James Rus­sell El­e­ment editor

Element - - Contents -

Con­sider this: of all the mil­lions of species on the planet, we are the only one whose waste prod­ucts do not nour­ish the earth.

We are swamped by waste, and ban­ish­ing sacks and wheelie bins of it each week from our homes has been nor­mal­ized so much it doesn’t seem un­usual. In fact, it’s tragic, and un­nec­es­sary. Auck­land Coun­cil’s ‘zero waste by 2040’ tar­get has been dis­missed as lit­tle more than delu­sional fri­vol­ity, but the cham­pi­ons pro­filed in these pages show it can be achieved. They have al­ready done it, and done it against the odds. Imag­ine how easily a zero-waste fu­ture could be achieved with the right con­di­tions.

Those con­di­tions, as usual, re­quire a bit of stick, a bit of car­rot. Com­pa­nies whose prod­ucts or pack­ag­ing are dele­te­ri­ous to the en­vi­ron­ment at the end of their use­able life must be reg­u­lated to take re­spon­si­bil­ity – and pay for – their true cost, in or­der to su­per-charge the mo­tive for de­sign­ing out the waste. We’re ex­pect­ing too much for them to do it out of a sense of pure al­tru­ism.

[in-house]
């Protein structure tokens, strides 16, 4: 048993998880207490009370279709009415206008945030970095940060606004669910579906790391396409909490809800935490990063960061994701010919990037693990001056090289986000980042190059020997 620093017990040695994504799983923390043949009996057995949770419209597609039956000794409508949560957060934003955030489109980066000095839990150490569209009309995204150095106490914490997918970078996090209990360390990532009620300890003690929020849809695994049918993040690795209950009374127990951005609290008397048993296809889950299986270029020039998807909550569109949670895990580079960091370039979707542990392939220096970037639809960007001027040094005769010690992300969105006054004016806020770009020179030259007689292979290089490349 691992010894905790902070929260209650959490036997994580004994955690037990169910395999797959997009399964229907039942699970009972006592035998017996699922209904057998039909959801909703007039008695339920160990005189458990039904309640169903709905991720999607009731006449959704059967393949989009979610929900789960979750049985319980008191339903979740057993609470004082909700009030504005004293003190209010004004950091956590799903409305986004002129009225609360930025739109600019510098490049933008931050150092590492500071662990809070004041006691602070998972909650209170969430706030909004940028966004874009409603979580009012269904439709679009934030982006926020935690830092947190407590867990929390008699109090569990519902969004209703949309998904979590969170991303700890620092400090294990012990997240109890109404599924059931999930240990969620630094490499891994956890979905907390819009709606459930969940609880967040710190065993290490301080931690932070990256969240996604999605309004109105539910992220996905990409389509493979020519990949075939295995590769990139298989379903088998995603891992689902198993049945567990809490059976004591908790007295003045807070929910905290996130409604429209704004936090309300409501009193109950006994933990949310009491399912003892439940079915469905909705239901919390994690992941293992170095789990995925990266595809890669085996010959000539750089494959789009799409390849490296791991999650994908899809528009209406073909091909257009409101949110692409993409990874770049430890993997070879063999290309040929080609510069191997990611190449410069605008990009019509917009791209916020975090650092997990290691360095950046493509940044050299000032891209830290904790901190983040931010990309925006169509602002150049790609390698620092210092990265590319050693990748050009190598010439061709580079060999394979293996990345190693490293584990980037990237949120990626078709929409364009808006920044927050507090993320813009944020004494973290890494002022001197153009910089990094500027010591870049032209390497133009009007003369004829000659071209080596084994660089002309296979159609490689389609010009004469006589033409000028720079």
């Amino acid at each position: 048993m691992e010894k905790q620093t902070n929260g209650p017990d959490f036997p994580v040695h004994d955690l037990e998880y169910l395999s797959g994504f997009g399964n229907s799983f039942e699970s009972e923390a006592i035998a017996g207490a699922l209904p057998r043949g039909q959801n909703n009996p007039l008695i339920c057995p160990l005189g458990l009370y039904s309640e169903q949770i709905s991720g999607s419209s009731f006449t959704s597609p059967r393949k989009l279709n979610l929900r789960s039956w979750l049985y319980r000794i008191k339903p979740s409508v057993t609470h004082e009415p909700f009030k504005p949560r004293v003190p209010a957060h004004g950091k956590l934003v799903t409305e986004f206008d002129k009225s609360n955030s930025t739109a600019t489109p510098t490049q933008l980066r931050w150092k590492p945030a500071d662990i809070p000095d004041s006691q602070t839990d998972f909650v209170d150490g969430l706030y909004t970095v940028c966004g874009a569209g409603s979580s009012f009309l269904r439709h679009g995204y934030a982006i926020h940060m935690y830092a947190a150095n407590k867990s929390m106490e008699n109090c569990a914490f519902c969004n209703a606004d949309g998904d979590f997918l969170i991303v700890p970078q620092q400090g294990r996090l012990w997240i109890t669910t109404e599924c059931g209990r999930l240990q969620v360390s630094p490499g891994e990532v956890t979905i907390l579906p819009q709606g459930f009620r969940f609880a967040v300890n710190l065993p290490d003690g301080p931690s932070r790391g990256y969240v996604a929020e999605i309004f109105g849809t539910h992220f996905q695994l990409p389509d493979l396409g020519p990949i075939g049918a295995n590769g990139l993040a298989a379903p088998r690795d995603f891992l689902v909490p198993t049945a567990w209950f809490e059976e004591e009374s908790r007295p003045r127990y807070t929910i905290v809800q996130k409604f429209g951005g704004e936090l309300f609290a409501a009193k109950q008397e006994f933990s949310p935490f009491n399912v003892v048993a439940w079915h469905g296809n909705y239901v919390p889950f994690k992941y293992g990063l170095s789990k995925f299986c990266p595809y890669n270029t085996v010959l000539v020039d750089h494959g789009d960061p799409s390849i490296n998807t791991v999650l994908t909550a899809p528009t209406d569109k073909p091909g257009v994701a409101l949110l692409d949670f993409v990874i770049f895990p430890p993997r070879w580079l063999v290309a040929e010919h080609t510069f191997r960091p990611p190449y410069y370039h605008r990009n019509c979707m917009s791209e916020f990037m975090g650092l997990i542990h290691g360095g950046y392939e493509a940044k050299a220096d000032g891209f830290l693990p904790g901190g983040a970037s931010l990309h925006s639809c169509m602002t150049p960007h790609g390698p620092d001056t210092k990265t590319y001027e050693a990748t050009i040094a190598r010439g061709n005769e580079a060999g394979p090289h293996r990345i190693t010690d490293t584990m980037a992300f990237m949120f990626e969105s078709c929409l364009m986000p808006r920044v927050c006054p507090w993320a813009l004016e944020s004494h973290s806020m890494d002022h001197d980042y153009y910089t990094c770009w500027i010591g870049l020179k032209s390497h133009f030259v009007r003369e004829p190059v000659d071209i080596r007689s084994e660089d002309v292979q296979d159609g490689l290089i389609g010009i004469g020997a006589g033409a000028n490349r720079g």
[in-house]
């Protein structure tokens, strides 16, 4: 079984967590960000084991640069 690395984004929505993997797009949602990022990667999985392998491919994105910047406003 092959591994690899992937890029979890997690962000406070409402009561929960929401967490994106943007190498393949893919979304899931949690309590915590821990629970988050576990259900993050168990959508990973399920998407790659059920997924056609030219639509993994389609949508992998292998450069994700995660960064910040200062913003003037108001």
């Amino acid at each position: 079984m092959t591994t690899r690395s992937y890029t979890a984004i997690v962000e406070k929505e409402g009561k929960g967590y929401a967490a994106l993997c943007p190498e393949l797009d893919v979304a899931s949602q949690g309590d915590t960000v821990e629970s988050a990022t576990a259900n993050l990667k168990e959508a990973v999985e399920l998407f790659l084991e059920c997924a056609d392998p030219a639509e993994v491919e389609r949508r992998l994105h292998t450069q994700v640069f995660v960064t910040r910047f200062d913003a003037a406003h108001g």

Con­sumers, on the other hand, must learn to ‘see’ the waste in the things of life. Es­chew the plas­tic straw at the res­tau­rant; eat in at the sushi joint; com­plain di­rect to the com­pa­nies pack­ag­ing the hell out of things; com­post.

Our wild lands and our seas are awash with our meek ac­cep­tance of waste. It’s time for the Tidy Kiwi to rise up again – in an en­light­ened, mod­ern guise.

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